IX. We started (for Bati's camp) on the Monday after the first Sunday of Quadragesima (26th February), and riding as fast as horses could go trotting, for we had fresh horses three or four times nearly every day, we rode from morning to night, and very often even at night, and it was not before Wednesday in Holy Week (4th April) that we could get to him. We crossed the whole country of the Comans, which is all a plain, and has four great rivers. The first is called the Neper, along which, on the side of Ruscia, roams Corenza, and on the other side through those plains, Mauci, who is mightier than Corenza. Secondly, the Don, along which roams a certain prince called Catan, who has as wife Bati's sister. The third is the Volga, a very big river, along which goes Bati. The fourth is called Jaec, along which go two Millenarii, one along one side of the river, the other along the other. All these (chiefs) descend in winter time to the sea, and in summer go up the courses of these rivers to the mountains. Now this sea is the Mare-Magnum from which goes out the arm of Saint George which goes to Constantinople. We went along for many days on the ice on the Neper. These rivers //[p.9] are big, very full of fish, especially the Volga, and they fall into the sea of Greece which is called Mare-Magnum. We went for many days along the shore of this sea, which on account of the ice was very dangerous in several places; for it freezes along the coast quite three leagues out. But before we came to Bati, two of our Tartars went ahead to tell him all we had said at Corenza's.

X. When then we came to Bati on the borders of the Comans' country, we were made to camp a good league from their tents, and before we were taken to his court we were told we would have to pass between two fires, which we refused to do under any consideration. But they told us: "Fear not, we only make you pass between these two fires lest perchance you think something injurious to our lord, or if you carry some poison, for the fire will remove all harm." We answered them: "Since it is thus we will pass through, so that we may not be suspected of such things." When we came to the orda we were questioned by his procurator, who is called Eldegai, as to what we wanted to make our obeisance with, that is to say, what gifts we desired to give him; we answered him as we had previously answered Corenza, that the Lord Pope had sent no presents, but that we ourselves, of those things which we had by the grace of God and the Lord Pope for our //[p.10] expenses, desired to show him our respect as best we could. Presents having been given and accepted, the procurator called Eldegai questioned us as to our coming ; and to him we gave the same reasons as we had previously given to Corenza.

XI. Having been informed of our reasons, they led us into the dwelling, after having made a bow, and heard the caution about the threshold, which has be%n mentioncd. Having entered then we said what we had to say on bended knees, and then we presented him the letters (of the Pope), and requested that interpreters be given us able to translate them. These were given us on Good Friday (6th April), and we carefully translated the letters into the Ruthenian, Saracenic, and Tartar languages, and this latter interpretation was given to Bati, who read it and noted it carefully. After that we were taken back to our dwelling, but no food wa-~given us, save once on the night of our arrival a little millet in a bowl.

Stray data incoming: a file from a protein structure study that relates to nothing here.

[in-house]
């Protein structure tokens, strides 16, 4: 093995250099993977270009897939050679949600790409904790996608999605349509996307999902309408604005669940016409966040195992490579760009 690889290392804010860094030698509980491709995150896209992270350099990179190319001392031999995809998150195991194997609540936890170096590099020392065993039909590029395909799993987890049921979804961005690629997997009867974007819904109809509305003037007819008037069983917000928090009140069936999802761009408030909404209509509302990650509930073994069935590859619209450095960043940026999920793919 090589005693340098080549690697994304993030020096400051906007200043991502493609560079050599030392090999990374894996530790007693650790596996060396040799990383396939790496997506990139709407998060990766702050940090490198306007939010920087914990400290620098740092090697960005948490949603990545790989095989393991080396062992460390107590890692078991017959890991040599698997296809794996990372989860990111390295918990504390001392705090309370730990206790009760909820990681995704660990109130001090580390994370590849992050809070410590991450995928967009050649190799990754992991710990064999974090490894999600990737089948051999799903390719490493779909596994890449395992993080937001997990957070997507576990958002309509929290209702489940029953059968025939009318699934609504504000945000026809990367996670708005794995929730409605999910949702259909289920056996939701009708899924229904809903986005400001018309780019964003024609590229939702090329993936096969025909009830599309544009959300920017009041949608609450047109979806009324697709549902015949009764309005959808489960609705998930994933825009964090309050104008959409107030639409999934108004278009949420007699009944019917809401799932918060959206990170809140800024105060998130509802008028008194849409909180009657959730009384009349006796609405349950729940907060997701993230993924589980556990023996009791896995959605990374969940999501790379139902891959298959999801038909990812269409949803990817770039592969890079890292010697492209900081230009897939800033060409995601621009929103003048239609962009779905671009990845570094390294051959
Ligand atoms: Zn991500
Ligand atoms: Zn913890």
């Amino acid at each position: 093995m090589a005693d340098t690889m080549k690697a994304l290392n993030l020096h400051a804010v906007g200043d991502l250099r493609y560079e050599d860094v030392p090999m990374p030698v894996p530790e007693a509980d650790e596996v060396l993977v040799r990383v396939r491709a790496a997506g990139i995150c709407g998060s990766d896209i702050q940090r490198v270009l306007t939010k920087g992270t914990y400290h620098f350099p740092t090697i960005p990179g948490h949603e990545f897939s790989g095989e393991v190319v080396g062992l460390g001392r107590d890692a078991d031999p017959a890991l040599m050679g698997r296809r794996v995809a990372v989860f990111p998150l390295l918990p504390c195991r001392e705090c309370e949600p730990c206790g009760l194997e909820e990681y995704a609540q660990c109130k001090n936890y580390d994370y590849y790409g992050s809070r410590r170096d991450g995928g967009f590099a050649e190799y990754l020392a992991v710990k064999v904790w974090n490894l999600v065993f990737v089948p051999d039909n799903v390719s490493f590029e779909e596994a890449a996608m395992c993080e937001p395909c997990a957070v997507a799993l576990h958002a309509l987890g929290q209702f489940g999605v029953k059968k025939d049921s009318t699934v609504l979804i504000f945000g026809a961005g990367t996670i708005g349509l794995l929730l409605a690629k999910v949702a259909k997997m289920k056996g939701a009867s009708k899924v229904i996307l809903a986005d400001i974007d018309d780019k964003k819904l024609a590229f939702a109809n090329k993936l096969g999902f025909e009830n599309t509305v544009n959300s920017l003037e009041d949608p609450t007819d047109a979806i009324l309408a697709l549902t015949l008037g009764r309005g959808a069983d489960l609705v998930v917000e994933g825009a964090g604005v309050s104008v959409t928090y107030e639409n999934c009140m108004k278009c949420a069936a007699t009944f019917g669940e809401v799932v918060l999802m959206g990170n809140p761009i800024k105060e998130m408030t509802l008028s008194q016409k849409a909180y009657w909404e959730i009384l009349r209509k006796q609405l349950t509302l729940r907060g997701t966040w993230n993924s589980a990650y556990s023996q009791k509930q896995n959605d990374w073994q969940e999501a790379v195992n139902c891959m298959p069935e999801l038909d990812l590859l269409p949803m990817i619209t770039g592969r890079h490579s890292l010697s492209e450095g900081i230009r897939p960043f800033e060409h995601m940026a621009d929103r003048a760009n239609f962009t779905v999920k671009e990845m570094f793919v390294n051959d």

XII. This Bati holds his court right magnificently, for he has door-keepers and all the other officials like unto their Emperor. He sits also in a raised place, as on a throne, with one of his wives ; but every one else (of his family), as well his brothers and his sons as others of lesser degree, sit lower down on a bench in the middle (of the tent). All the other people sit behind them on the ground, the men to the right, the women to the left. He has tents made of linen (pannis lzneis). They are large and quite handsome, and used to belong to the King of Hungary. And no outsider save a servant dare enter the tent, no matter how great and mighty he may be, unless he is called, unless perchance he knows he is wanted. When we had stated our object, we took a seat to the left,' for thus do all //[p.11] ambassadors in going, but on coming back from the Emperor they always placed us on the right. In the middle of the dwelling near the door is a table, on which is placed drink in gold and silver vases; and Bati never drinks, nor does any prince of the Tartars, especially when they are in public, without there being singing and guitar playing. And when he rides out, there is always carried over his head on a pole an umbrella or little awning; and all the very great princes of the Tartars do likewise. This Bati is kind enough to his own people, but he is greatly feared by them. He is, however, most cruel in fight ; he is very shrewd and extremely crafty in warfare, for he has been waging war for a long time.

XIII. On Holy Saturday (7th April) we were called to his tent and that same procurator of Bati's came out to us, and told us from him that we were to io to the Emperor Cuyuc in their country, and that some of our party would be kept there (with Bati) in the expectation that they would want to send them back to the Lord Pope. We gave them letters concerning all we had done to carry back (to the Pope), but when they , had got as far as Mauci, he detained them until our return. As for ourselves, on the day of the Resur- rection of the Lord (8th April), having said mass and settled everything, accompanied by the two Tartars who had been detailed to us at Corenza's, we started out most tearfully, not knowing whether we were going to life or death. We were furthermore so feeble that we could hardly ride; during the whole of that lent our only food had been millet with salt and water; and likewise on the //[p.12] other fast days; nor had we anything else to drink but snow melted in the kettle.